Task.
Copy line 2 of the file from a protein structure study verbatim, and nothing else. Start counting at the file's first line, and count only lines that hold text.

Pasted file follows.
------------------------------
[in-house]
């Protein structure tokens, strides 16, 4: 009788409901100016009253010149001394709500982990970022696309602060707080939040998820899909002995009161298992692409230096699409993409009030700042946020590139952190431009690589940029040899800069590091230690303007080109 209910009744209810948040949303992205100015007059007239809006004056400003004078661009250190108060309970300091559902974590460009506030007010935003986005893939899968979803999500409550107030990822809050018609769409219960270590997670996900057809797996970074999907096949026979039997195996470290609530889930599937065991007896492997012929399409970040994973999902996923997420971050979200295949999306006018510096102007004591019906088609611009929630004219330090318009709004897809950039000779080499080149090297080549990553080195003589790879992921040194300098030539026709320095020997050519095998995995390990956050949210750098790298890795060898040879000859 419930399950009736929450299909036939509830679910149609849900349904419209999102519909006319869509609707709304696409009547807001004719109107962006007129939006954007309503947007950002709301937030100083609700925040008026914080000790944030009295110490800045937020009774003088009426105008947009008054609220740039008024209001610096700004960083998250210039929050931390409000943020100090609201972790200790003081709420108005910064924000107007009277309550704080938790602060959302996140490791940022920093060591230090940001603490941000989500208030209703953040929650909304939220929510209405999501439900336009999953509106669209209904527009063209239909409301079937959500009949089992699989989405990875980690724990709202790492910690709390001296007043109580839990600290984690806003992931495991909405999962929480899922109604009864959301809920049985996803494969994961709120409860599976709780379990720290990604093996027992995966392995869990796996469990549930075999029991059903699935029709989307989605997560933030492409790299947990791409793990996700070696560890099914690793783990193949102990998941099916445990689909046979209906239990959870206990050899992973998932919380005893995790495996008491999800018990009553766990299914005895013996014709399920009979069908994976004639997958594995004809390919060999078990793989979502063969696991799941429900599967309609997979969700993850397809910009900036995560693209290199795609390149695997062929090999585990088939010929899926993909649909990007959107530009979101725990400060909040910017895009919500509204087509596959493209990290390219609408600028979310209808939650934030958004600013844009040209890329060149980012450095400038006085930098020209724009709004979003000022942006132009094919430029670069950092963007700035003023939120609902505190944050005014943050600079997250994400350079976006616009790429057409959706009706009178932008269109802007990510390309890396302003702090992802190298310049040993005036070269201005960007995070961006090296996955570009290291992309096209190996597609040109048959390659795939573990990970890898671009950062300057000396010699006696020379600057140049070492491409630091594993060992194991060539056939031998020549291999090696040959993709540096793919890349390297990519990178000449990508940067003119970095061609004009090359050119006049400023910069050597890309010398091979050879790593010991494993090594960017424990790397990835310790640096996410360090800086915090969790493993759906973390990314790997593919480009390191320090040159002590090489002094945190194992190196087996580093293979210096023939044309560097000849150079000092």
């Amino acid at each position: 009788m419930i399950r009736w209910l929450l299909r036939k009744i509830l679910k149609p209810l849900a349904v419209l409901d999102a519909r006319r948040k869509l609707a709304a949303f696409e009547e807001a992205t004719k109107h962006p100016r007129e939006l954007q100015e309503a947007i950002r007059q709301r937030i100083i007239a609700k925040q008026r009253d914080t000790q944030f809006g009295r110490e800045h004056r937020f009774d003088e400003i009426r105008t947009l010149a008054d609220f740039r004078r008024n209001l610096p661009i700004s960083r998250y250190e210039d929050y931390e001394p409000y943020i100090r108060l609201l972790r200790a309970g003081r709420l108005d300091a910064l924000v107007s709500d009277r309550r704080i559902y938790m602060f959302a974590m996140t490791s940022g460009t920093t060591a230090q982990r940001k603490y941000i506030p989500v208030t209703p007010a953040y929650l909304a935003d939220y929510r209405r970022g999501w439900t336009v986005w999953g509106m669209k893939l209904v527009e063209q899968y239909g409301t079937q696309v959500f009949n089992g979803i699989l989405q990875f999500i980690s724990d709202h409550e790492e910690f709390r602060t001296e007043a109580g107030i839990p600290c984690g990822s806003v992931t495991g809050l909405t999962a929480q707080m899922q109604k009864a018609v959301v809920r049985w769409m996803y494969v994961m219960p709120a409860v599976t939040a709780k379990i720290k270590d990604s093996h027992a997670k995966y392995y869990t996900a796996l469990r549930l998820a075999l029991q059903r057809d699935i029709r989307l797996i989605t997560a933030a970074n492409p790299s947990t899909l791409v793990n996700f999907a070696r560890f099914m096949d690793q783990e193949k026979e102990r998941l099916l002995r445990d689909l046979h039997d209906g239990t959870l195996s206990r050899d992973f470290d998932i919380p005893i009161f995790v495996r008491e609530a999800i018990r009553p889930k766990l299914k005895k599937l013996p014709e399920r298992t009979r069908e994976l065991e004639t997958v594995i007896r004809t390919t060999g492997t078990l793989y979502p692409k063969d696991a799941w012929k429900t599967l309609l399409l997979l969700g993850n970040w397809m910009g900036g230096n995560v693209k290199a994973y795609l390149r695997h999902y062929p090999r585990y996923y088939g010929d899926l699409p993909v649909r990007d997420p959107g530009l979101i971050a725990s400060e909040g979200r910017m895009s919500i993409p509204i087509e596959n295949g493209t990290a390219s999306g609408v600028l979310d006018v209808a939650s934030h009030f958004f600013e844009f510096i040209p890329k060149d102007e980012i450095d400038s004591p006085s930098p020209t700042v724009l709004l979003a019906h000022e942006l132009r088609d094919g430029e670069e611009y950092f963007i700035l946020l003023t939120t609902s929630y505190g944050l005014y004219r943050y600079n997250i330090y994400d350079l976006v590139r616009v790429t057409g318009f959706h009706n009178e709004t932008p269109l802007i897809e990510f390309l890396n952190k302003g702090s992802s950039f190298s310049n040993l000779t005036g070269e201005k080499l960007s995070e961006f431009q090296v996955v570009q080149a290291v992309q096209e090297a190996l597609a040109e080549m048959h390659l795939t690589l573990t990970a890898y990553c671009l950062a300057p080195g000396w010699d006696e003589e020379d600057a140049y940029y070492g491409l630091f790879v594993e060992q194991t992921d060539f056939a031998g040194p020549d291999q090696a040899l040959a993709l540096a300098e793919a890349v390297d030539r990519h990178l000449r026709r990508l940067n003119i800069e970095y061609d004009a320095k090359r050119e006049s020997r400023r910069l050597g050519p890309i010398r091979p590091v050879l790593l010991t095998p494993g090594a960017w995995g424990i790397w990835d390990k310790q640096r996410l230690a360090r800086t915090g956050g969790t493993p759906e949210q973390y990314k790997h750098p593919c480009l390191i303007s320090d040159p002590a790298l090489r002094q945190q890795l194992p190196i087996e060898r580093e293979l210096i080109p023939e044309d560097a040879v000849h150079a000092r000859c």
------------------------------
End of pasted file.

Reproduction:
């Protein structure tokens, strides 16, 4: 009788409901100016009253010149001394709500982990970022696309602060707080939040998820899909002995009161298992692409230096699409993409009030700042946020590139952190431009690589940029040899800069590091230690303007080109 209910009744209810948040949303992205100015007059007239809006004056400003004078661009250190108060309970300091559902974590460009506030007010935003986005893939899968979803999500409550107030990822809050018609769409219960270590997670996900057809797996970074999907096949026979039997195996470290609530889930599937065991007896492997012929399409970040994973999902996923997420971050979200295949999306006018510096102007004591019906088609611009929630004219330090318009709004897809950039000779080499080149090297080549990553080195003589790879992921040194300098030539026709320095020997050519095998995995390990956050949210750098790298890795060898040879000859 419930399950009736929450299909036939509830679910149609849900349904419209999102519909006319869509609707709304696409009547807001004719109107962006007129939006954007309503947007950002709301937030100083609700925040008026914080000790944030009295110490800045937020009774003088009426105008947009008054609220740039008024209001610096700004960083998250210039929050931390409000943020100090609201972790200790003081709420108005910064924000107007009277309550704080938790602060959302996140490791940022920093060591230090940001603490941000989500208030209703953040929650909304939220929510209405999501439900336009999953509106669209209904527009063209239909409301079937959500009949089992699989989405990875980690724990709202790492910690709390001296007043109580839990600290984690806003992931495991909405999962929480899922109604009864959301809920049985996803494969994961709120409860599976709780379990720290990604093996027992995966392995869990796996469990549930075999029991059903699935029709989307989605997560933030492409790299947990791409793990996700070696560890099914690793783990193949102990998941099916445990689909046979209906239990959870206990050899992973998932919380005893995790495996008491999800018990009553766990299914005895013996014709399920009979069908994976004639997958594995004809390919060999078990793989979502063969696991799941429900599967309609997979969700993850397809910009900036995560693209290199795609390149695997062929090999585990088939010929899926993909649909990007959107530009979101725990400060909040910017895009919500509204087509596959493209990290390219609408600028979310209808939650934030958004600013844009040209890329060149980012450095400038006085930098020209724009709004979003000022942006132009094919430029670069950092963007700035003023939120609902505190944050005014943050600079997250994400350079976006616009790429057409959706009706009178932008269109802007990510390309890396302003702090992802190298310049040993005036070269201005960007995070961006090296996955570009290291992309096209190996597609040109048959390659795939573990990970890898671009950062300057000396010699006696020379600057140049070492491409630091594993060992194991060539056939031998020549291999090696040959993709540096793919890349390297990519990178000449990508940067003119970095061609004009090359050119006049400023910069050597890309010398091979050879790593010991494993090594960017424990790397990835310790640096996410360090800086915090969790493993759906973390990314790997593919480009390191320090040159002590090489002094945190194992190196087996580093293979210096023939044309560097000849150079000092």